Ricky Rudd, driver of the No. 88 Snickers Ford Fusion, heads into tomorrow's race following his best finish of the season: seventh, in the Coca-Cola 600 at Charlotte. He holds the Dover International Speedway record with 55 starts and 23,035 laps,...
Ricky Rudd, driver of the No. 88 Snickers Ford Fusion, heads into tomorrow's race following his best finish of the season: seventh, in the Coca-Cola 600 at Charlotte. He holds the Dover International Speedway record with 55 starts and 23,035 laps, and shares the track mark with 26 top-10s. His first start at the one-mile, high-banked concrete oval was in 1976. His four victories (1986, '87, '92 and '97) are tied for most among active drivers.
RICKY RUDD -- No. 88 Snickers Ford Fusion
DOES A CONCRETE TRACK LIKE THIS CHANGE MUCH FROM YEAR TO YEAR? "No, it changes very little. That's one advantage of a concrete track -- it's got really good repeatability. From year to year it just weathers better. The temperature sensitivity -- if it's sunlight versus overcast, it's not as critical."
"This was blacktop for many years. This used to be a really good race track, blacktop-wise, and it was that way for many years. It had a bottom groove and a top groove, and it would run three-wide -- it was unbelievable racing."
THIS TRACK IS UNIQUE ON THE CIRCUIT. AS A DRIVER, WHAT ARE YOUR PRIORITIES IN GETTING READY TO RACE HERE? "To run fast here, you've got to be able to get down in the corner really good -- you've got to be able to leave the wall and get down into the corner -- and I've always worked on getting that part straightened out first. And, that's not usually a big issue. The big problem is once you get to the center of the corner, in race trim, you want your car to be able to stay low on the race track -- if it does that, generally, it gives you flexibility to drive out and wide if you want to. I've always wanted to get mine to stay down low in the center -- the number one issue at Dover is late-exit push -- but as you hug the bottom of that race track, the radius of the corner is much tighter, it takes more steering wheel angle to make that. And everybody generally fights a push here, and that's the number-one problem at Dover, is trying to get it where the front-end stays connected, and that's what separates competition. Everyone will end up having to soft-pedal on the exit of the corner and won't run 100 percent throttle. The guy that wins the race, he might carry 90 percent throttle, and the guy that runs second, he might carry about 85 percent. So, that's what you work on -- the exit of corners, into the straightaways."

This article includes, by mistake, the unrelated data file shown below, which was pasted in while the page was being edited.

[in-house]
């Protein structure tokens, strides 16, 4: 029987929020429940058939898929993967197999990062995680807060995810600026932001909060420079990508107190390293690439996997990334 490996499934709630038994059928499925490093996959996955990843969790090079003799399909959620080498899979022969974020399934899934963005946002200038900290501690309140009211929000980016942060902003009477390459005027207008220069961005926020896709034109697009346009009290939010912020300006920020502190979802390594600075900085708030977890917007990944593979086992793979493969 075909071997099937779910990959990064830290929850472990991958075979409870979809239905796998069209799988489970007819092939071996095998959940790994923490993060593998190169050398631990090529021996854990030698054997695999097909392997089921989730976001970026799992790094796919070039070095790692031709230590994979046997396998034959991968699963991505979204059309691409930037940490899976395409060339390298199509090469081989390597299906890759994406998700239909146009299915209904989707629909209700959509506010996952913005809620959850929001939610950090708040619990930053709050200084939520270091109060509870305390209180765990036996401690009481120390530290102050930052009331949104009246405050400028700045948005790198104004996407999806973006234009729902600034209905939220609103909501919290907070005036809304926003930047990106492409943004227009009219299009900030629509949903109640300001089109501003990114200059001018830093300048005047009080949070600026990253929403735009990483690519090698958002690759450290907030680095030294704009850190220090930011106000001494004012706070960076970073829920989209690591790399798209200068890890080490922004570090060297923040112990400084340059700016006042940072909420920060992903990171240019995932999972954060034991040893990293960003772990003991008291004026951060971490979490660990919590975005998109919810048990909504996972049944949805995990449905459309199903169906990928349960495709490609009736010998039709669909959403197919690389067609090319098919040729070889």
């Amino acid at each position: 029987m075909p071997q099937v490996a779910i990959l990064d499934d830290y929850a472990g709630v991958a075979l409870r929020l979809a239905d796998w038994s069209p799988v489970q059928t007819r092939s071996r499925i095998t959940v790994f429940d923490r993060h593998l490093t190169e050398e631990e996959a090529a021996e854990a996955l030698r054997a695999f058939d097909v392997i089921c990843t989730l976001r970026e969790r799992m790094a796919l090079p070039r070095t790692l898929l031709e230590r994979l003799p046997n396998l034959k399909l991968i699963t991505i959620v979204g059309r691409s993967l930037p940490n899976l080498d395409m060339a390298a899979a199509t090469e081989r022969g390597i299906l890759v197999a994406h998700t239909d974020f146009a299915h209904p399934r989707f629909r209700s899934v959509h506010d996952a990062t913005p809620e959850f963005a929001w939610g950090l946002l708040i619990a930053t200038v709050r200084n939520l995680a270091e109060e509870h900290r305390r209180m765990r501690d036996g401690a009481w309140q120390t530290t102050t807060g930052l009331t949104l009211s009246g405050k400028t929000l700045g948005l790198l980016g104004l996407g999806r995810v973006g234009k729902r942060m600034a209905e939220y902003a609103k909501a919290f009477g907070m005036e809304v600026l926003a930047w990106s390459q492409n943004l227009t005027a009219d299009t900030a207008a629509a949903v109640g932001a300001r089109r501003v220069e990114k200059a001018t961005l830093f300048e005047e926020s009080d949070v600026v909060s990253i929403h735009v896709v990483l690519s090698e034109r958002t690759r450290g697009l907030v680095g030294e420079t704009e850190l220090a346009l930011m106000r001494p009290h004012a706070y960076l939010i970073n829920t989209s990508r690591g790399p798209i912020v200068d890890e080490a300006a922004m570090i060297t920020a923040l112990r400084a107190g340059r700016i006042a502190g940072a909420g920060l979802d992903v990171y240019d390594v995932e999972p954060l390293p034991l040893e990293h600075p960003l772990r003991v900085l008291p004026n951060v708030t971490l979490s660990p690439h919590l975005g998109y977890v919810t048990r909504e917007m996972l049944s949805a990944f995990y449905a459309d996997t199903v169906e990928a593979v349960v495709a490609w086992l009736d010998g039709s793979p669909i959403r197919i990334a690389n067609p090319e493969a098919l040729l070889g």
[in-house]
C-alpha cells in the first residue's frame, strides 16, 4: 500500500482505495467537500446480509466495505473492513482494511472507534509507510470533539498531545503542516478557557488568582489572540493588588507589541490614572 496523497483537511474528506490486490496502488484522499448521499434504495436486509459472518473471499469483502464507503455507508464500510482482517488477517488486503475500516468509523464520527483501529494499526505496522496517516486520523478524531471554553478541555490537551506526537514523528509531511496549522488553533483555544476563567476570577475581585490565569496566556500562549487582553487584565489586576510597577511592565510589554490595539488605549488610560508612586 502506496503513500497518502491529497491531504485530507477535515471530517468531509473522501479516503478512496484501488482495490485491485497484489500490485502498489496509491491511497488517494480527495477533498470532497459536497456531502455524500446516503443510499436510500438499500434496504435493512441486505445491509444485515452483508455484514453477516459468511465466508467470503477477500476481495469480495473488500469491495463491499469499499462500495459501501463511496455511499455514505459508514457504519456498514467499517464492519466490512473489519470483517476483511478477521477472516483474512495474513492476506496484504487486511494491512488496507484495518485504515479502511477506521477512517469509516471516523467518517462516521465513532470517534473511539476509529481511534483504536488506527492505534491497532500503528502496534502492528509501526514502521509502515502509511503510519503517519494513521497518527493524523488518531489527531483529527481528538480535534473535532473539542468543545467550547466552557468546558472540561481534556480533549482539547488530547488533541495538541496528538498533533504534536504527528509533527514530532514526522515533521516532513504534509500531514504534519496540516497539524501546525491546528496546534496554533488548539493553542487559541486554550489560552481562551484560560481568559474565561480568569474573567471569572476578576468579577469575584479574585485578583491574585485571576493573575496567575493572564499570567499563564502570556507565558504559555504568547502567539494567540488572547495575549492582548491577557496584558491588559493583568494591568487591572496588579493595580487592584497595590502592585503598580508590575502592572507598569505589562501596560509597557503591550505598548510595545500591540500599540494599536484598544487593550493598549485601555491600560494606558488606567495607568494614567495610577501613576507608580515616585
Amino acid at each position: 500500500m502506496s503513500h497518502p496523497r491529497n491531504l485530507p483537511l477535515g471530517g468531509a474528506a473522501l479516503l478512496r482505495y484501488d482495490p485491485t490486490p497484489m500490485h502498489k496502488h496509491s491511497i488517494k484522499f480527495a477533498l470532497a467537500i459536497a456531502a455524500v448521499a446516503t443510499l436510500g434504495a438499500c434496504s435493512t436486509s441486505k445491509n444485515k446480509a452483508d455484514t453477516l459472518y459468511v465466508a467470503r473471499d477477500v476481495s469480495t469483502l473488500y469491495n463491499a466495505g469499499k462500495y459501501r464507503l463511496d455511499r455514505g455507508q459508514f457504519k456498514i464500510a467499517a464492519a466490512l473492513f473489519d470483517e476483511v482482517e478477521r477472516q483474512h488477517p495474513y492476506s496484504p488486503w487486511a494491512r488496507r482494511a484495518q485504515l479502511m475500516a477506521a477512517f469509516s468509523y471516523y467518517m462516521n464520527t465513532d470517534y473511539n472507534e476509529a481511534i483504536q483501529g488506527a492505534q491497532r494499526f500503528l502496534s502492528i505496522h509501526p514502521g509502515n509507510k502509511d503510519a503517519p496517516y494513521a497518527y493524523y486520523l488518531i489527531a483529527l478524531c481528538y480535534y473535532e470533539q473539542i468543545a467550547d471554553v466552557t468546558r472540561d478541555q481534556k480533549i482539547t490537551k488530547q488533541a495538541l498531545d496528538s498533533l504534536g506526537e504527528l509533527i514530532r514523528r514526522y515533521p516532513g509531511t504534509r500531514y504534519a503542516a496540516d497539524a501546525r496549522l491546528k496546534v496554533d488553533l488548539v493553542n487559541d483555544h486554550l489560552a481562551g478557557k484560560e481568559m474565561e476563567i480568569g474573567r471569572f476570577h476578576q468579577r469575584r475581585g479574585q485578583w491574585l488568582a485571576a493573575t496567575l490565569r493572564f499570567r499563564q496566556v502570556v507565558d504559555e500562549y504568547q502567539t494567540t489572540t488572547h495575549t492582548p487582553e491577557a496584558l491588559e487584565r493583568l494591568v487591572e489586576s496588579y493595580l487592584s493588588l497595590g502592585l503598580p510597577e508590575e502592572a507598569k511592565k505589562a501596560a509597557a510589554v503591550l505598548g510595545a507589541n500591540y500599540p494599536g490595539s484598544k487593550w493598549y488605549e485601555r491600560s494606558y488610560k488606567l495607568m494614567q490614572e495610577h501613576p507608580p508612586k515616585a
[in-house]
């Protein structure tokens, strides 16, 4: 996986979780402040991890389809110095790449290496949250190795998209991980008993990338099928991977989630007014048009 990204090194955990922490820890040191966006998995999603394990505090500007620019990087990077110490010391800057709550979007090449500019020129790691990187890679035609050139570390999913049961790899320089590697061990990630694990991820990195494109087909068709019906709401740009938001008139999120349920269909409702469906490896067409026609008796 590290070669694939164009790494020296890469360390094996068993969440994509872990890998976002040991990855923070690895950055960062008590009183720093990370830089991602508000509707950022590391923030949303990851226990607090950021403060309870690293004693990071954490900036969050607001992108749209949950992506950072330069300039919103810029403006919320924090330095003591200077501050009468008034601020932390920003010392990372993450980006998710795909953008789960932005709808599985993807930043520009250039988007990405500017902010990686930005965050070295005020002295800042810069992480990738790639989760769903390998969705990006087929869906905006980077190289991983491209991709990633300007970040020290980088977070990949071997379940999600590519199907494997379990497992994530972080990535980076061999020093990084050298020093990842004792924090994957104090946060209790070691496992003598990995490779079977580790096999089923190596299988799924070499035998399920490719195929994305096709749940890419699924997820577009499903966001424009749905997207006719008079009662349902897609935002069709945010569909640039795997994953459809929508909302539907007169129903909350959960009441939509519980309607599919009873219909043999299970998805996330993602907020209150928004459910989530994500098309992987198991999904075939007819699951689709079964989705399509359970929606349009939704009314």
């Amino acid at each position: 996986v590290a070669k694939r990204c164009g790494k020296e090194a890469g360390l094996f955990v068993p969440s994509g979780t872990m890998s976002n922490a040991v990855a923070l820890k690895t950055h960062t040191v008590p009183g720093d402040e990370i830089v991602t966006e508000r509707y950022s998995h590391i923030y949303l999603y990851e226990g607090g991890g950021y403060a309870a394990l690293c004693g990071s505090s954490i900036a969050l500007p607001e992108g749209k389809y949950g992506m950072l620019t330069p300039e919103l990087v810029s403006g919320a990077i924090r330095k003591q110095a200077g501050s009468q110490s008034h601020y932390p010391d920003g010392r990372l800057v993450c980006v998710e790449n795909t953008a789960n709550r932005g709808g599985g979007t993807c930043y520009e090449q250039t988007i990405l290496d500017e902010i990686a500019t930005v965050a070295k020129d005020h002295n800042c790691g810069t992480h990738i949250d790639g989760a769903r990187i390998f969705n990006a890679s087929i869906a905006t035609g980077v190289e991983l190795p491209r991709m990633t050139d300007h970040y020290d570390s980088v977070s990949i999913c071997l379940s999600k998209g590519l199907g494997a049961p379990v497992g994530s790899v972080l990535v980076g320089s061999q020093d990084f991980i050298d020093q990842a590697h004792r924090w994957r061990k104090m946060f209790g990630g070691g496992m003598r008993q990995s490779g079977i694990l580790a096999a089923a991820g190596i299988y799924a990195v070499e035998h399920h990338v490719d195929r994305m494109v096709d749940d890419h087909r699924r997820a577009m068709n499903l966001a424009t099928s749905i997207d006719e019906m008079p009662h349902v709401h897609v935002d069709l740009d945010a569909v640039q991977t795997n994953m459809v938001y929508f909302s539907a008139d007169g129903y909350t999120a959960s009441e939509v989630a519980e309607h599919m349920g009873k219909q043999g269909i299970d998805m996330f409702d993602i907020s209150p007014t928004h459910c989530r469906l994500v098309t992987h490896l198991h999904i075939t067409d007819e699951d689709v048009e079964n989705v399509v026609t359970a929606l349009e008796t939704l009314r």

THE TEST HERE WAS CANCELLED. HOW DOES THE CAR OF TOMORROW RUN ON THIS TRACK? "It's not a car issue. The big problem that we struggle with -- and it's either you hit it or you don't -- because the Car of Tomorrow, the air dam only has so much clearance, they limit you to the inspection heights, and I don't know what that number is, whether it's three inches or four inches, but that's all the available travel you have, which is about half of what we normally deal with. So, when you go down the straightaway and then go into these large banks, that soaks up a lot of travel right there. So, everybody is stopping their car with a coil-bind situation, basically the spring goes solid and that stops that front air dam from hitting the race track.